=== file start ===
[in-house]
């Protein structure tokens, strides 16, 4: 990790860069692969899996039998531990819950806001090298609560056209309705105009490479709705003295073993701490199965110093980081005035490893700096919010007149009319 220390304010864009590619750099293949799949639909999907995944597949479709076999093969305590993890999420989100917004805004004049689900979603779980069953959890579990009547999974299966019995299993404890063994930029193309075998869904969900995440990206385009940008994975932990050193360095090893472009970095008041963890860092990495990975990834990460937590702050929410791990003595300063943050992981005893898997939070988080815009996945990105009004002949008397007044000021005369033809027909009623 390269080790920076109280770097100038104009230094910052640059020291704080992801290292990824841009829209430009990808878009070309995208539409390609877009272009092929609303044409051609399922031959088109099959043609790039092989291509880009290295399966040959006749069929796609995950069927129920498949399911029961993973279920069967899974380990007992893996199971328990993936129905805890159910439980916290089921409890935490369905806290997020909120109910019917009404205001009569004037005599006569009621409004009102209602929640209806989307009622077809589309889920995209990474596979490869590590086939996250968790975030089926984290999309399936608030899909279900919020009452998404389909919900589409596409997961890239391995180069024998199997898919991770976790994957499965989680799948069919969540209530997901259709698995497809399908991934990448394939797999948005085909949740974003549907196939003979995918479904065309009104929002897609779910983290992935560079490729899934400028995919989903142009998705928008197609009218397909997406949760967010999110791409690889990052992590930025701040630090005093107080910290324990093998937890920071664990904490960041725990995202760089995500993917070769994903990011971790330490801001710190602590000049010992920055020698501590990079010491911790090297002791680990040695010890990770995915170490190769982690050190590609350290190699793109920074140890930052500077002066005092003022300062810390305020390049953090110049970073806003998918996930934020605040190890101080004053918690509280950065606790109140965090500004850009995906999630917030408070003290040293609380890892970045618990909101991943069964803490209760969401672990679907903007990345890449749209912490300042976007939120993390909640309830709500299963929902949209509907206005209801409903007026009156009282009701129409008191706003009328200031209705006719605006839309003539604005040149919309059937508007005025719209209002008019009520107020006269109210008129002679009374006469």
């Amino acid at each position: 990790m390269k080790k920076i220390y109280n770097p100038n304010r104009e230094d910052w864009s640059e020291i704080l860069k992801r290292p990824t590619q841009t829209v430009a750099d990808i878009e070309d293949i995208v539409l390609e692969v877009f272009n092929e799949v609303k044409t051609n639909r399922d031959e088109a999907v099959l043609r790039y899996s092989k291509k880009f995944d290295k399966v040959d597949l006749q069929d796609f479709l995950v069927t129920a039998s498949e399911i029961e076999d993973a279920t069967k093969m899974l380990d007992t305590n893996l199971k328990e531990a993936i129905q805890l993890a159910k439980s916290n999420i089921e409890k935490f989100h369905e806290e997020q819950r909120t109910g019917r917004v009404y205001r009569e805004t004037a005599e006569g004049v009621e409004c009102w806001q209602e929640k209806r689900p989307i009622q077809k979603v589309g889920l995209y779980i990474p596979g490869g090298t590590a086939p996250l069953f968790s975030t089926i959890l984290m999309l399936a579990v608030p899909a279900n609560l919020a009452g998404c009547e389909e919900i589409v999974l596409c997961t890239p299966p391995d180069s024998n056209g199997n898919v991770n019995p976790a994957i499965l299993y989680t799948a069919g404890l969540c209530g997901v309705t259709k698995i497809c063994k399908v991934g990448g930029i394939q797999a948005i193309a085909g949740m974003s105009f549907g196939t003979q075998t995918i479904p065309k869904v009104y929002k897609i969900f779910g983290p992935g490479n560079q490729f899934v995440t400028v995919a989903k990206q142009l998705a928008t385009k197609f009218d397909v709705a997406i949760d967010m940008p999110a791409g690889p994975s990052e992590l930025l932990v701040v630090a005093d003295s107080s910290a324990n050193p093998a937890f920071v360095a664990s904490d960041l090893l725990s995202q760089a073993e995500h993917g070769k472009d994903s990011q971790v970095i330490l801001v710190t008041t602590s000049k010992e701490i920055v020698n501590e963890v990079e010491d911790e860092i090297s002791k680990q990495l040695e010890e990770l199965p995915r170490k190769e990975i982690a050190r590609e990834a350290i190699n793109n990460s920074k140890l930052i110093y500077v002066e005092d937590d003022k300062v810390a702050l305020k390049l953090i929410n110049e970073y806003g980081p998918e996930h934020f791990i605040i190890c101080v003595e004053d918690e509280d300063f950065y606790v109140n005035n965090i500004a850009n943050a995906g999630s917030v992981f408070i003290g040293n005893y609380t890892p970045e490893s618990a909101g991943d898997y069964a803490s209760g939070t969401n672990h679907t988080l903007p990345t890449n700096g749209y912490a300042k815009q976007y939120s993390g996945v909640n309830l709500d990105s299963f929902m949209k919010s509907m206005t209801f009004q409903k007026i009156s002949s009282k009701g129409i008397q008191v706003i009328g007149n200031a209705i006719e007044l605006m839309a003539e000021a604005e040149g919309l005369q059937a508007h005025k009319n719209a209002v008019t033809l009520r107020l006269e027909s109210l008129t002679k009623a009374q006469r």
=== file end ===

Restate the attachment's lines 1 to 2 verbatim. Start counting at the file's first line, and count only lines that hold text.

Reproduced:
[in-house]
């Protein structure tokens, strides 16, 4: 990790860069692969899996039998531990819950806001090298609560056209309705105009490479709705003295073993701490199965110093980081005035490893700096919010007149009319 220390304010864009590619750099293949799949639909999907995944597949479709076999093969305590993890999420989100917004805004004049689900979603779980069953959890579990009547999974299966019995299993404890063994930029193309075998869904969900995440990206385009940008994975932990050193360095090893472009970095008041963890860092990495990975990834990460937590702050929410791990003595300063943050992981005893898997939070988080815009996945990105009004002949008397007044000021005369033809027909009623 390269080790920076109280770097100038104009230094910052640059020291704080992801290292990824841009829209430009990808878009070309995208539409390609877009272009092929609303044409051609399922031959088109099959043609790039092989291509880009290295399966040959006749069929796609995950069927129920498949399911029961993973279920069967899974380990007992893996199971328990993936129905805890159910439980916290089921409890935490369905806290997020909120109910019917009404205001009569004037005599006569009621409004009102209602929640209806989307009622077809589309889920995209990474596979490869590590086939996250968790975030089926984290999309399936608030899909279900919020009452998404389909919900589409596409997961890239391995180069024998199997898919991770976790994957499965989680799948069919969540209530997901259709698995497809399908991934990448394939797999948005085909949740974003549907196939003979995918479904065309009104929002897609779910983290992935560079490729899934400028995919989903142009998705928008197609009218397909997406949760967010999110791409690889990052992590930025701040630090005093107080910290324990093998937890920071664990904490960041725990995202760089995500993917070769994903990011971790330490801001710190602590000049010992920055020698501590990079010491911790090297002791680990040695010890990770995915170490190769982690050190590609350290190699793109920074140890930052500077002066005092003022300062810390305020390049953090110049970073806003998918996930934020605040190890101080004053918690509280950065606790109140965090500004850009995906999630917030408070003290040293609380890892970045618990909101991943069964803490209760969401672990679907903007990345890449749209912490300042976007939120993390909640309830709500299963929902949209509907206005209801409903007026009156009282009701129409008191706003009328200031209705006719605006839309003539604005040149919309059937508007005025719209209002008019009520107020006269109210008129002679009374006469």